• Fede Montagud, editor

    Turmeric: 21st century aloe vera?

    20 May Turmeric: 21st century aloe vera?

     

    Sources:

    Phytomedicine

    Turmeric, which has anti-inflammatory, moisturizing, anti-oxidant, anti-microbial and healing properties, could be an important ingredient in the creams of the future, according to several studies by different universities. Extract of turmeric, used in curry, protects the skin from UV damage and helps regenerate it.

     

    Part of the Ayurvedic pharmacopoeia and used in various Asian public health systems, turmeric is prescribed to treat stomach and joint ailments. It is also used as a coadjuvant treatment in wound healing and in revitalizing the skin. More recently, scientists at Ehime University (Japan) have found that two daily doses of curcumin (the active component in turmeric that gives it its characteristic yellow colour) can counteract the damage caused by prolonged exposure to UV light, improve the elasticity of skin and prevent the formation of wrinkles. Read More

  • Susana Andújar, chemist

    How Is the Efficacy of Cosmetics Measured?

    15 May How Is the Efficacy of Cosmetics Measured?

    Cosmetic products packaging and advertising can sometimes promise the moon. After watching certain TV commercials, you get the impression some creams will work wonders on your skin: wrinkles will disappear and the skin will become soft and silky, just like the model in the ad. But is it true? How do they check the real effects of cosmetics?

     

    Legislation on cosmetic products requires that proof be provided for each claim made. For this reason, before a new formula is launched on the market, the manufacturing company's R&D department performs different tests, depending on the product properties they want to focus on. The "claims" that appear on the label and in ads must be backed by scientific studies. These tests are done in vitro (in an artificial or natural laboratory environment), in vivo (on people, never on animals) or using both methods. Finally, the results are always checked by applying the product on volunteers. Read More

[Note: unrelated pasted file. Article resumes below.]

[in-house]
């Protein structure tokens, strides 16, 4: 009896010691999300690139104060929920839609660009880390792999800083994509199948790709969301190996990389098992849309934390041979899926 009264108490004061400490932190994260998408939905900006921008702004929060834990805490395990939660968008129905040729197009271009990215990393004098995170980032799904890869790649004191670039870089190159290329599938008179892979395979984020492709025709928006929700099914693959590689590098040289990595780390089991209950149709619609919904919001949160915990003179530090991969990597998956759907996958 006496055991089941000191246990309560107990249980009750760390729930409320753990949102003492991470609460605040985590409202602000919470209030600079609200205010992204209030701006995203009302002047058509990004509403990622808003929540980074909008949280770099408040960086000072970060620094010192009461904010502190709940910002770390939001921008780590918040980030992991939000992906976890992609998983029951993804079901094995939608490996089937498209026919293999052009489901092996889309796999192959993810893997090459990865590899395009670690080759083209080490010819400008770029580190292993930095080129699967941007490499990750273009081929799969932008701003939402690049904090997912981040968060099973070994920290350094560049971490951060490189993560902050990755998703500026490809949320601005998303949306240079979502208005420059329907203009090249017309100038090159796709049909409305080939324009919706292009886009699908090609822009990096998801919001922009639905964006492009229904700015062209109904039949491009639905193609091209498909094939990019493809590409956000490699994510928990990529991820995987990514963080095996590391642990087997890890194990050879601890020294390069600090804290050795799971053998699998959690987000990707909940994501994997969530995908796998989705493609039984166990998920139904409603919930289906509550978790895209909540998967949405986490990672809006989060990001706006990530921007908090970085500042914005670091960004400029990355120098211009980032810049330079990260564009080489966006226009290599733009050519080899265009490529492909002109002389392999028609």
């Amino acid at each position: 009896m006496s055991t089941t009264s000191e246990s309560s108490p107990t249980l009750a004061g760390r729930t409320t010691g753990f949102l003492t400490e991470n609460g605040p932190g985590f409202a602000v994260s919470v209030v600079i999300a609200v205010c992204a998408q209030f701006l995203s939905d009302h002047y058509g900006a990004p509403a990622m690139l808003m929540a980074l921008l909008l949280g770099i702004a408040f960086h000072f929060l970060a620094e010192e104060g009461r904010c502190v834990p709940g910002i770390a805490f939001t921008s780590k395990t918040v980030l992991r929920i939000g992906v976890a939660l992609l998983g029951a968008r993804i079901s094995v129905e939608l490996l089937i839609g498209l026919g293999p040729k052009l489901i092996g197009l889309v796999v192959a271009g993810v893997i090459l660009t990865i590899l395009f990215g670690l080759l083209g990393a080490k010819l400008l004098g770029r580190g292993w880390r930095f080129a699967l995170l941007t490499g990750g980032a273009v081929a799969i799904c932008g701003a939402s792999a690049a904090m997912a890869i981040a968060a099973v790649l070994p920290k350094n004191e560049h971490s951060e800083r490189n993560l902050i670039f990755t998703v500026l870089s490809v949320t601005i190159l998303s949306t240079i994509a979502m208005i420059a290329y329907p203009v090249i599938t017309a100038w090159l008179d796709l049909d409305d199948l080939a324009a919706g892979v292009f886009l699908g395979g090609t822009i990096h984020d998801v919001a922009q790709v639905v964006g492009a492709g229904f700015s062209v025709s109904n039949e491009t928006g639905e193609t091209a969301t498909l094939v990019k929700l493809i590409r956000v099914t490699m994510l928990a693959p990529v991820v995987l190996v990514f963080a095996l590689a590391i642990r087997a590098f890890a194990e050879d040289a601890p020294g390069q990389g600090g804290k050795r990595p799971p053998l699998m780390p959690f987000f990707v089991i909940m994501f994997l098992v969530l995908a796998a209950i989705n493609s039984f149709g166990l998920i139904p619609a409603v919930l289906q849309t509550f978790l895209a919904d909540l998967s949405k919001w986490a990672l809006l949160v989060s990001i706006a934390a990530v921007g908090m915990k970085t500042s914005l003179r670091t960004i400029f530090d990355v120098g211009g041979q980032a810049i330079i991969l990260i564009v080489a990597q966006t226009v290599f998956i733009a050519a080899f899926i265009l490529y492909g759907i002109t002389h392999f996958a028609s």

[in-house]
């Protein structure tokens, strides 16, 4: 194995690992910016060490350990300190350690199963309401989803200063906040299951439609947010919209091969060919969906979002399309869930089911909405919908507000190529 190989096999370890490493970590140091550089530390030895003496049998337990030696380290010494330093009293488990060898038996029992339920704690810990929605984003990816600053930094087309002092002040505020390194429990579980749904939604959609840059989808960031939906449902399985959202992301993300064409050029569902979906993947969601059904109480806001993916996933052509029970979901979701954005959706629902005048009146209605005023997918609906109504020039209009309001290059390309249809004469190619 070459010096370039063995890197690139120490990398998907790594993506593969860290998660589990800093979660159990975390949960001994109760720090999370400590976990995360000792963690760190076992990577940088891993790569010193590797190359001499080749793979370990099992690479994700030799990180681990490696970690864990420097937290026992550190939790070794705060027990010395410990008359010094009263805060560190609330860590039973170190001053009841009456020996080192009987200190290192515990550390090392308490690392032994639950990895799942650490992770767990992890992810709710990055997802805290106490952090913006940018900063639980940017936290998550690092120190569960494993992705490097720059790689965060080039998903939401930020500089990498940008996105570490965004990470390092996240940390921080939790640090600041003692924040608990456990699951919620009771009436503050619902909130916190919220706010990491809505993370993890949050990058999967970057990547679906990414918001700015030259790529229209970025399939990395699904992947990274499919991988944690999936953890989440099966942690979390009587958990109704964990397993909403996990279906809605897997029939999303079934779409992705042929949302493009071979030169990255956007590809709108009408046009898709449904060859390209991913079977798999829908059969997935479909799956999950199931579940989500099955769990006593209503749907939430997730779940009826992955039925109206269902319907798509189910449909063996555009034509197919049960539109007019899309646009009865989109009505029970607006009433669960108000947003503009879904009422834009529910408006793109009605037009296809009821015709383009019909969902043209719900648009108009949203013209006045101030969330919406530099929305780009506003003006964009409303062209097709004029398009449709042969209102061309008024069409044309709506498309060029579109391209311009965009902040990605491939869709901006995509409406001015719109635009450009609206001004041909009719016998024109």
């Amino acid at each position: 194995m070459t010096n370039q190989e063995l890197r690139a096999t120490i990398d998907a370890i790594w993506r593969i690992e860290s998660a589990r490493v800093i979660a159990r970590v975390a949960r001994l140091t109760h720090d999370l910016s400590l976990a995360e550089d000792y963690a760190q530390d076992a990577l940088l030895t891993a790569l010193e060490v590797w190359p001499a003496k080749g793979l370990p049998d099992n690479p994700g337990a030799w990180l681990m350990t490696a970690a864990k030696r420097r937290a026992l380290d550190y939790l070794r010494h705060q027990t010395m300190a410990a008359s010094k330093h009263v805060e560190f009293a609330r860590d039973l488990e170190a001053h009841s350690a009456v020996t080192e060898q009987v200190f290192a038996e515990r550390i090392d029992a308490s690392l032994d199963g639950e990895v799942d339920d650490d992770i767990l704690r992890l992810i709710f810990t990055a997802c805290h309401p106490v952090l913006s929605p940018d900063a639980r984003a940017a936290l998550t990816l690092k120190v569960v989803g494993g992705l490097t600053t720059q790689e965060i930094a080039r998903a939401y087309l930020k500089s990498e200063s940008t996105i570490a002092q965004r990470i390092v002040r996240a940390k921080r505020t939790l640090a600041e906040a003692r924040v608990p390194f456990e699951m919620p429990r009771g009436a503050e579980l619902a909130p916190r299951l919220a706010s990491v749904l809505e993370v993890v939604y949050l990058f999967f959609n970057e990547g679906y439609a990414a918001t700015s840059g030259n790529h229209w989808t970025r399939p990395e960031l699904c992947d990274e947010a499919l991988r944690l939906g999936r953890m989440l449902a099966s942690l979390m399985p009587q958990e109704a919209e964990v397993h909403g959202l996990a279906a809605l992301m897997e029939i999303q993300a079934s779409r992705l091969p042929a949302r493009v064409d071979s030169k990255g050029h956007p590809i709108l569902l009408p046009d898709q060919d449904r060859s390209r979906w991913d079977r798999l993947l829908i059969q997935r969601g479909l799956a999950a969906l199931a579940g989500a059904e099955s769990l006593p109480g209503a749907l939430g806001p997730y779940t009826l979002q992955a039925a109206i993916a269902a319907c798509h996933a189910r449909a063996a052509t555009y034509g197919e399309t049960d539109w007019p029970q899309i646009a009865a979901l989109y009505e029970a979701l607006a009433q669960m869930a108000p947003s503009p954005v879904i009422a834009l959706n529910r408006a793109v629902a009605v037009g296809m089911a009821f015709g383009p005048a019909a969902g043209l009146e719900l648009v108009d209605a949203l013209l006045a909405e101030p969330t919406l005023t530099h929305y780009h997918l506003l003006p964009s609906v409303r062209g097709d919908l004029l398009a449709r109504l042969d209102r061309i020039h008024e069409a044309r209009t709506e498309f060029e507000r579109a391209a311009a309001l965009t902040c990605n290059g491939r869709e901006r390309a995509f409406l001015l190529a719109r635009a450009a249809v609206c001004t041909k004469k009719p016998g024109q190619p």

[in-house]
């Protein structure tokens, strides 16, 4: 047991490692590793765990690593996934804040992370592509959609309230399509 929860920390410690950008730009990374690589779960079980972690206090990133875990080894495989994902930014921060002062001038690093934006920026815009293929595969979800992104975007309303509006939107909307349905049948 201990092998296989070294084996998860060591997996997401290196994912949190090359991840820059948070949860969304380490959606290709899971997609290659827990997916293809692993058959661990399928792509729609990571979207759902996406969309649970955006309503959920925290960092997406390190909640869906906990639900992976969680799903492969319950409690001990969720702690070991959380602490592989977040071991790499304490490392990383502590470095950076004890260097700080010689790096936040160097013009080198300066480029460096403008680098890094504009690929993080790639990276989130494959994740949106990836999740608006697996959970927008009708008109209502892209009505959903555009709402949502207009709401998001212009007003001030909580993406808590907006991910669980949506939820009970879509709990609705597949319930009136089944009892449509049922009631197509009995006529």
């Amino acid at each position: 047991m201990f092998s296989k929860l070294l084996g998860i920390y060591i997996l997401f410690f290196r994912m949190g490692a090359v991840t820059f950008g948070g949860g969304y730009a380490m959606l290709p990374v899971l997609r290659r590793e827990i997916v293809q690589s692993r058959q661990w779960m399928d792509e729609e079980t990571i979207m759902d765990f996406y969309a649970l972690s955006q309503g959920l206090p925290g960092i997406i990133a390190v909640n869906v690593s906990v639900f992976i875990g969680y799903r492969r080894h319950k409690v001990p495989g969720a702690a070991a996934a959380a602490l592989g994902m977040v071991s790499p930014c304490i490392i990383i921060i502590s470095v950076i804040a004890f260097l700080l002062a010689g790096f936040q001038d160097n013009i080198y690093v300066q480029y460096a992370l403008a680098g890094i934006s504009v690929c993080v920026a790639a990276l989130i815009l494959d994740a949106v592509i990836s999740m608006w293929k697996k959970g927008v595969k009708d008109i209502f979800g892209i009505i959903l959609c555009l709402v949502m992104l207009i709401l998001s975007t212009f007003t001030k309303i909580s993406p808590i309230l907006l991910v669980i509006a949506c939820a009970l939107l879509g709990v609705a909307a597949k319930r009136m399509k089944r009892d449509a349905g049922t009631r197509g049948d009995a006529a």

• Anna Solana, science journalist

    Is your beauty biodynamic?

    10 May Is your beauty biodynamic?

     

    Sources:

    Cosmetics Design USA

    Cosmetics made with ingredients grown in sustainable production systems and in harmony with the cycles of nature are acquiring new devotees. And not only among pregnant women and new mothers seeking products without preservatives, colourants or other allergens. Natural cosmetics are beginning to prevail. With quality certification.

     

    Around 7,000 different substances are used in the preparation of cosmetic and personal care products. Many of these ingredients have received bad press, as they can trigger allergic reactions, are irritants or may be carcinogenic. Therefore, growing numbers of consumers are seeking more environmentally friendly and skin-friendly alternatives. However, a natural cosmetic is not necessarily safe. This is why the market is demanding certain guarantees, like that offered by the international Demeter quality seal, known to be difficult to obtain. This certificate guarantees that all components of products claimed to be biodynamic have followed standard procedures for biodynamic agriculture (use of compost, prohibition of genetically modified plants, prohibition of pesticides, etc) and meet European regulations regarding organic products.

  • Anna Solana, science journalist

    How are hair dye ingredients controlled?

    6 May How are hair dye ingredients controlled?

     

    Sources:

    European Union

    Since hair dyes do indeed include components that can cause allergies or irritate the scalp, many brands are developing versions of their products that are less aggressive with the hair’s structure and the skin. But European legislation regulates hair dyes and is a guarantee for users. What does it say?

     

    The EU’s Regulation on Cosmetic Products, which has been in force since 11 July 2013, oversees the composition and labelling of hair dyes, evaluates their safety and prohibits their testing on animals. The standard certifies that hair dyes – used by 70% of Europeans – are safe, thus refuting the numerous articles published online that insist they are hazardous for pregnant women. Hair dyes include ingredients such as ammonia, resorcinol, parabens and paraphenylenediamine (PPD); it is the colour from PPD which is, in fact, primarily responsible for possible allergic reactions, so this component is banned in Germany, France and Sweden. Read More

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